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Re: HTML forms

From: James P. Salsman <bovik@best.com>
Date: Thu, 30 Mar 2000 18:37:59 -0800 (PST)
Message-Id: <200003310237.SAA00760@shell9.ba.best.com>
To: Valdis.Kletnieks@vt.edu
Cc: ietf@ietf.org, www-html@w3.org
Valdis,

Thank you for your reply to my message:

>>...  The W3C... constrains meaningful debate to those willing and able
>> to pay US$50,000 per year.  I agree that there was a point in
>> the early development of web standards when that constraint was
>> beneficial....
> 
> Why was it beneficial then?

There was a lot of concern that a consensus would be too dificult 
to achieve unless there were some entry barriers.  The other 
reasons involved mutual nondisclosure and similar features of 
quickly-emerging technology companies.  None of those reasons 
should have ever been assumed to be perminant.  Another benefit 
was that the membership fees established a great infrastructure 
of facilities and staff for the W3C

> And why is it non-beneficial now...?

Well, I've already given a couple reasons beyond those of 
Normon Solomon's, but consider this:  The W3C has over 400 members!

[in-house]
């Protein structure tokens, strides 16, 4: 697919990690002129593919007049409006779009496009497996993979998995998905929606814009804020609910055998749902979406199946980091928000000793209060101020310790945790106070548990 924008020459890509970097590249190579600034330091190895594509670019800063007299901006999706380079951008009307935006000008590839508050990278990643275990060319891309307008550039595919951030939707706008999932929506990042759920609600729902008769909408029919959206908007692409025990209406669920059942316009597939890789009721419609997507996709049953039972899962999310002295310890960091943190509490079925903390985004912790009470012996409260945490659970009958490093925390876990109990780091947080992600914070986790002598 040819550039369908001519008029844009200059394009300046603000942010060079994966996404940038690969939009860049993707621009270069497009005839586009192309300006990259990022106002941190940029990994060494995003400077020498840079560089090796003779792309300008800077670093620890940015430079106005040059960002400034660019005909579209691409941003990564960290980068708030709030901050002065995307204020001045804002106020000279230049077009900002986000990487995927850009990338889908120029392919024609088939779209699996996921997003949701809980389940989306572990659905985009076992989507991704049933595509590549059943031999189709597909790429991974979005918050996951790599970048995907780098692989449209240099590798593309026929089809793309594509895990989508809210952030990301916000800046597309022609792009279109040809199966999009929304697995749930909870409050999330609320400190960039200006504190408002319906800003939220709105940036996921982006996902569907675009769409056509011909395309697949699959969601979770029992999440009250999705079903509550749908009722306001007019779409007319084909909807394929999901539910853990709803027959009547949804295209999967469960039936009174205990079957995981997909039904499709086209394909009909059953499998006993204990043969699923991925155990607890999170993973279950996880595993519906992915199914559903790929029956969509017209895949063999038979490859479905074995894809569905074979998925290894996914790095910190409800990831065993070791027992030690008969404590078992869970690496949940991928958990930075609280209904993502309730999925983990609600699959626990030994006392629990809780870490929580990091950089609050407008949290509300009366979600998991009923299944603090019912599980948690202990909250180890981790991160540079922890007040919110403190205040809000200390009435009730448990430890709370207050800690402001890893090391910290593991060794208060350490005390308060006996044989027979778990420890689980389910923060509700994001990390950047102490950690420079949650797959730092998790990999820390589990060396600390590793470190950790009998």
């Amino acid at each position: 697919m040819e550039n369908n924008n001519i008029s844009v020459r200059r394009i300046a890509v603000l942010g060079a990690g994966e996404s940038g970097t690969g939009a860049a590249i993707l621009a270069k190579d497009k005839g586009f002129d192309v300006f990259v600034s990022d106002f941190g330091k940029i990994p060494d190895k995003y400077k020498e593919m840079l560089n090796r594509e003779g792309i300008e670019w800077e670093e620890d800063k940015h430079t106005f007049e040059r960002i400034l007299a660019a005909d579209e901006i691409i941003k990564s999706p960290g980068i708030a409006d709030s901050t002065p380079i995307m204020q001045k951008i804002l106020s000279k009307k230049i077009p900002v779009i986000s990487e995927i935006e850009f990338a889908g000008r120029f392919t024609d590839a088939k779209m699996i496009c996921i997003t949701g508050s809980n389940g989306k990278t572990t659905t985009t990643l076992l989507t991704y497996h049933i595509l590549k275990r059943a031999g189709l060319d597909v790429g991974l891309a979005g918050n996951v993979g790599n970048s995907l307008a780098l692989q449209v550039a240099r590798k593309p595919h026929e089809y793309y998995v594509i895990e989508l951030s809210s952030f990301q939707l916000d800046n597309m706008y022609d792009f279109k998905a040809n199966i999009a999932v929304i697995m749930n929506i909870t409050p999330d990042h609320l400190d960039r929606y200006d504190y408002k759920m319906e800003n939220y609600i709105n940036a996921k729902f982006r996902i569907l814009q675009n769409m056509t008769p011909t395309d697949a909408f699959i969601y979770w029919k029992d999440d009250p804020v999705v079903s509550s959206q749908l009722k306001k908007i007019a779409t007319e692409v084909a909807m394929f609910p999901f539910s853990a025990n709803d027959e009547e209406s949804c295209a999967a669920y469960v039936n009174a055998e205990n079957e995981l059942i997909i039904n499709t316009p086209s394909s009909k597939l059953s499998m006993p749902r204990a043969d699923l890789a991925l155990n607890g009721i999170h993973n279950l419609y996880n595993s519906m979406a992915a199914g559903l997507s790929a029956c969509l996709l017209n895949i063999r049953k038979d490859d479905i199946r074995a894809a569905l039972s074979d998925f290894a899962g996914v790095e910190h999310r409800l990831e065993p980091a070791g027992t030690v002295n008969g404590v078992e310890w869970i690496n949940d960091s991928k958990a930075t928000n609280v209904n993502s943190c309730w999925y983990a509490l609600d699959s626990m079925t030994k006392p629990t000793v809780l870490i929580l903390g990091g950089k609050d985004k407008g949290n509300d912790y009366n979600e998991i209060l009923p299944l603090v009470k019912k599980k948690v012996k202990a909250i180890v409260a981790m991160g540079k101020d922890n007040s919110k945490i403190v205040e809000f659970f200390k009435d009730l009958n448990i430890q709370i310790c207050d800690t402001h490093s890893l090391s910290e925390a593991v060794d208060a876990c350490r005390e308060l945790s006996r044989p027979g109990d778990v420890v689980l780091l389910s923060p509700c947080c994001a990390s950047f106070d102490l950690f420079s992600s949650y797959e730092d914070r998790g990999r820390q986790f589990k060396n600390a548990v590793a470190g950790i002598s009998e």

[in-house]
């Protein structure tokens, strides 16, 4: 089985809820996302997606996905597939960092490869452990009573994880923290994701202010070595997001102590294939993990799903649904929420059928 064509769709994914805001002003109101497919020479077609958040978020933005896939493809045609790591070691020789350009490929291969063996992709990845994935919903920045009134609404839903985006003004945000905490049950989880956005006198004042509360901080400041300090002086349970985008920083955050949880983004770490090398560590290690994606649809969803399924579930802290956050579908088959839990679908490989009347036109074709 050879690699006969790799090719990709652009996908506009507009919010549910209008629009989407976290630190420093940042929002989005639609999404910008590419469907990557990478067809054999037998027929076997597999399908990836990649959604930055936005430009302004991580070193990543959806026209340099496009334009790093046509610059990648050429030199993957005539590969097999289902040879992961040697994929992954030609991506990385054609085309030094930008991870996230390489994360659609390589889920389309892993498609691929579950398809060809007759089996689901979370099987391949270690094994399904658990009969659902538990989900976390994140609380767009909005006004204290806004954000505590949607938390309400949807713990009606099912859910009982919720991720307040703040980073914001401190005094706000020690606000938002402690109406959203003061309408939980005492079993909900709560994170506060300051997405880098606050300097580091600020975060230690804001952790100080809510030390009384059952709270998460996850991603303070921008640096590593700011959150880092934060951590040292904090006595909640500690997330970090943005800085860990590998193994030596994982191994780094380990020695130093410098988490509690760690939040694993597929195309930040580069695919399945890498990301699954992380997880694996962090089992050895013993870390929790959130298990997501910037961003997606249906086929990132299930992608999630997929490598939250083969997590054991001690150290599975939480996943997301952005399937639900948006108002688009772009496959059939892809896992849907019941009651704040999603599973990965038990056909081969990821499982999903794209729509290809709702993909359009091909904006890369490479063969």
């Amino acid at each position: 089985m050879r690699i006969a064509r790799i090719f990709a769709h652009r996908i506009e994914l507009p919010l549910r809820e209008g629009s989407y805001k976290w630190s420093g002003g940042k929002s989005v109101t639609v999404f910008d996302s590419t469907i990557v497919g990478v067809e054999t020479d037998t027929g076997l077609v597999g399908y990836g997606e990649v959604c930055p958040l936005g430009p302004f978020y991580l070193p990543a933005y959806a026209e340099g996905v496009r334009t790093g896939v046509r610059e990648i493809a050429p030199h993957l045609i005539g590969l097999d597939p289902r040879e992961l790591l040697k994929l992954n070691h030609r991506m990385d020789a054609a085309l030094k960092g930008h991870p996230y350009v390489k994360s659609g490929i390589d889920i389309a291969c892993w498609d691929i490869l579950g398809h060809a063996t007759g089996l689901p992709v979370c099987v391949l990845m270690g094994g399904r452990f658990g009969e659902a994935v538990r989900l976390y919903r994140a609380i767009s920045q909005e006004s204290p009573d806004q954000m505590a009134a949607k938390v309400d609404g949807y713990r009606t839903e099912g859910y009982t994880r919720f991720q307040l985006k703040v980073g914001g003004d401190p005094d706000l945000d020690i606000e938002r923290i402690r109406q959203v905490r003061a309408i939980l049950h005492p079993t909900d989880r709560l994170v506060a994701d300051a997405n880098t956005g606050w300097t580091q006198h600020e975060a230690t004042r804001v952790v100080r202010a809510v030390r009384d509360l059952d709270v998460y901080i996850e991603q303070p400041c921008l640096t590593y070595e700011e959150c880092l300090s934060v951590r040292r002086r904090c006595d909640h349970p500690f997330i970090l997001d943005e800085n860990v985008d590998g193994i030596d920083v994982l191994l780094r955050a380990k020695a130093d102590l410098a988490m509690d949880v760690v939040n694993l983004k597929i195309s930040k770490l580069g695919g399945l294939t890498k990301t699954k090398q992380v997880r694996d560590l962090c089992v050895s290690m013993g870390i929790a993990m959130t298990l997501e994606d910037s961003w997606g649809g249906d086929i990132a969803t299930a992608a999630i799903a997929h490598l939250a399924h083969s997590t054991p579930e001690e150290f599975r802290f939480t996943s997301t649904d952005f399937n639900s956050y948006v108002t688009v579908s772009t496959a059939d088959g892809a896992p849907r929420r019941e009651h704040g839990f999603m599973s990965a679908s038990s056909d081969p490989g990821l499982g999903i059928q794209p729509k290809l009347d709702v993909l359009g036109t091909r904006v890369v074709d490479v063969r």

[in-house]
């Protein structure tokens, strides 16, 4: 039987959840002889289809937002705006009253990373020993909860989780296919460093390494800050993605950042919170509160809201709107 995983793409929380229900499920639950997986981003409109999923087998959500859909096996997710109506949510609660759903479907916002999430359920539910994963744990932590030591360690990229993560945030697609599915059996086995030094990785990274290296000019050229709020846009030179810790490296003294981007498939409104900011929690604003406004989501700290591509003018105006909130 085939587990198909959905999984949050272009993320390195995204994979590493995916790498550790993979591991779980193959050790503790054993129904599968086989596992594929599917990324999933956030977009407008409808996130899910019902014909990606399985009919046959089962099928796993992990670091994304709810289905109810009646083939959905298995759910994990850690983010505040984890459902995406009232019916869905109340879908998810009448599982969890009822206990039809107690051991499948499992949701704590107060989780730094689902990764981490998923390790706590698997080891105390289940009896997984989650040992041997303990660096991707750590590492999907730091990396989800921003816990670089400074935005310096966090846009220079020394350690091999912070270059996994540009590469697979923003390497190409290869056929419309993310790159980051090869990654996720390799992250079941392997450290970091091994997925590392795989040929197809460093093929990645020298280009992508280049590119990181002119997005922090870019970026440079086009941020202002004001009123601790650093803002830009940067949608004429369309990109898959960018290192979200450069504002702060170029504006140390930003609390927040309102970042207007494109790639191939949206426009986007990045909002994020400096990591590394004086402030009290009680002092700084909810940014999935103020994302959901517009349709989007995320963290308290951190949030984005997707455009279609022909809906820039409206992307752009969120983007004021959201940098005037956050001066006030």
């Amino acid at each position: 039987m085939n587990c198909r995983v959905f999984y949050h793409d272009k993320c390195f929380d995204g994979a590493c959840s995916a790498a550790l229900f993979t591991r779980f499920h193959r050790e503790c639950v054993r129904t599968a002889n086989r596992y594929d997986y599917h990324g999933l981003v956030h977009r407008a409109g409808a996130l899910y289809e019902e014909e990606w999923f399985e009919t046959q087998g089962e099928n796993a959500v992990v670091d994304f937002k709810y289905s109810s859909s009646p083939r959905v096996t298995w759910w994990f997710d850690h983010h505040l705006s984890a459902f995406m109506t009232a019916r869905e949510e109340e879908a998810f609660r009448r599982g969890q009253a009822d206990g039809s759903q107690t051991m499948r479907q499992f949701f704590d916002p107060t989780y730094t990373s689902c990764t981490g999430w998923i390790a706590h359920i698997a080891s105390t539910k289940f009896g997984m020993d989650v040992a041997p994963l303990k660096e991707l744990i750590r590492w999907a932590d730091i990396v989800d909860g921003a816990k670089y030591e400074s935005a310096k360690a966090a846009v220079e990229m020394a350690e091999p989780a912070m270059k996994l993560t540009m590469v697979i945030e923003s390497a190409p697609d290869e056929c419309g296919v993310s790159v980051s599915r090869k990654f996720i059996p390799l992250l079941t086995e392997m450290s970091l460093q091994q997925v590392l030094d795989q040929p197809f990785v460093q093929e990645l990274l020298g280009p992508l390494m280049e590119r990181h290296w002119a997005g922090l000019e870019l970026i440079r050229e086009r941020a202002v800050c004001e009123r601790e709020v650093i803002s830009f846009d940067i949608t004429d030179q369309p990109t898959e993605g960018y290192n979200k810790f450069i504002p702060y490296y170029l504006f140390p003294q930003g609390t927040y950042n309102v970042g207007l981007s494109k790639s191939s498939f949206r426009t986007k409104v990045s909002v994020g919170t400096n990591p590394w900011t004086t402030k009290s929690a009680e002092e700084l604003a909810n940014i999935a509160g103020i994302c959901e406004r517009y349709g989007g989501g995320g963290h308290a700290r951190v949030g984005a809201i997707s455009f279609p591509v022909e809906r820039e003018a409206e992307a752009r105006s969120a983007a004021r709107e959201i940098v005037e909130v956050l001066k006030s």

http://www.w3.org/Consortium/Member/List
That's over US$20 million in annual membership fees.

Typical W3C members don't even seem to realize they are part of the
consortium.  For example, TIAA-CREF and Recording for the Blind and 
Dyslexic are both members.  But after days on the phone and over 
email, nobody I've reached within those organizations has any idea 
who their W3C Advisory Committee representative is.

Recording for the Blind asks me for money every few months, and I've 
given to them in the past, but knowing that they spend $50K a year 
without any idea who their AC rep. is makes it a lot less likely for 
me to want to donate anything else to them.  It would be different 
if their AC rep. stood up for their interests, but nobody at 
Recording for the Blind and Dyslexic with whom I've spoken had even 
the faintest idea what microphone upload was or how it could benefit 
them.  Same with TIAA-CREF, supposedly representing the interests
of tens of thousands of language teachers.

> On the other hand, are there any other *real* contenders for whom
> $50K would be a hardship?

Absolutly.  The foremost are probably the developers of Emacs'
w3-mode, but I'm sure I could name a dozen tiny browser-developing 
projects of one kind or another, if you're interested.  How about 
the developers of LWP.pm and CGI.pm -- do you expect them to plop 
down 50 grand anytime soon?

Cheers,
James
Received on Thursday, 30 March 2000 21:38:24 GMT

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